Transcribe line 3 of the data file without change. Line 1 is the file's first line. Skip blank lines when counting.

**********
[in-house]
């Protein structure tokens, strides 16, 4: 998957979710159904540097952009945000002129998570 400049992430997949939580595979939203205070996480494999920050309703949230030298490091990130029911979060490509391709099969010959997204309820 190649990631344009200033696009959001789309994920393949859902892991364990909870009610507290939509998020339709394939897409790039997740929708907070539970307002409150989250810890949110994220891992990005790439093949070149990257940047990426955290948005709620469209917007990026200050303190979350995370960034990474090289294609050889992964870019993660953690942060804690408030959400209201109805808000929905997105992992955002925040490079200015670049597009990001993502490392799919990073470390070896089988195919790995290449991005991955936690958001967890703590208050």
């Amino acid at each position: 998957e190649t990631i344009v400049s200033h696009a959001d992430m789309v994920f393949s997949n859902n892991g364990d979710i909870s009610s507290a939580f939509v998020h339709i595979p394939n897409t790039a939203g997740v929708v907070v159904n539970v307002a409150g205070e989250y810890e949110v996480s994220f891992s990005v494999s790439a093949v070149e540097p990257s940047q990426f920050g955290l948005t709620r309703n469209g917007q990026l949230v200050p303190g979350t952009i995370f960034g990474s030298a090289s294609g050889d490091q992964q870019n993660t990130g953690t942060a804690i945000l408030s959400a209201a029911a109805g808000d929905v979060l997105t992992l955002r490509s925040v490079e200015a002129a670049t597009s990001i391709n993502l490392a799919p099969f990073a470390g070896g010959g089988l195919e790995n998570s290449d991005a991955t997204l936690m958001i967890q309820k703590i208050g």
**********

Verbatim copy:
């Amino acid at each position: 998957e190649t990631i344009v400049s200033h696009a959001d992430m789309v994920f393949s997949n859902n892991g364990d979710i909870s009610s507290a939580f939509v998020h339709i595979p394939n897409t790039a939203g997740v929708v907070v159904n539970v307002a409150g205070e989250y810890e949110v996480s994220f891992s990005v494999s790439a093949v070149e540097p990257s940047q990426f920050g955290l948005t709620r309703n469209g917007q990026l949230v200050p303190g979350t952009i995370f960034g990474s030298a090289s294609g050889d490091q992964q870019n993660t990130g953690t942060a804690i945000l408030s959400a209201a029911a109805g808000d929905v979060l997105t992992l955002r490509s925040v490079e200015a002129a670049t597009s990001i391709n993502l490392a799919p099969f990073a470390g070896g010959g089988l195919e790995n998570s290449d991005a991955t997204l936690m958001i967890q309820k703590i208050g």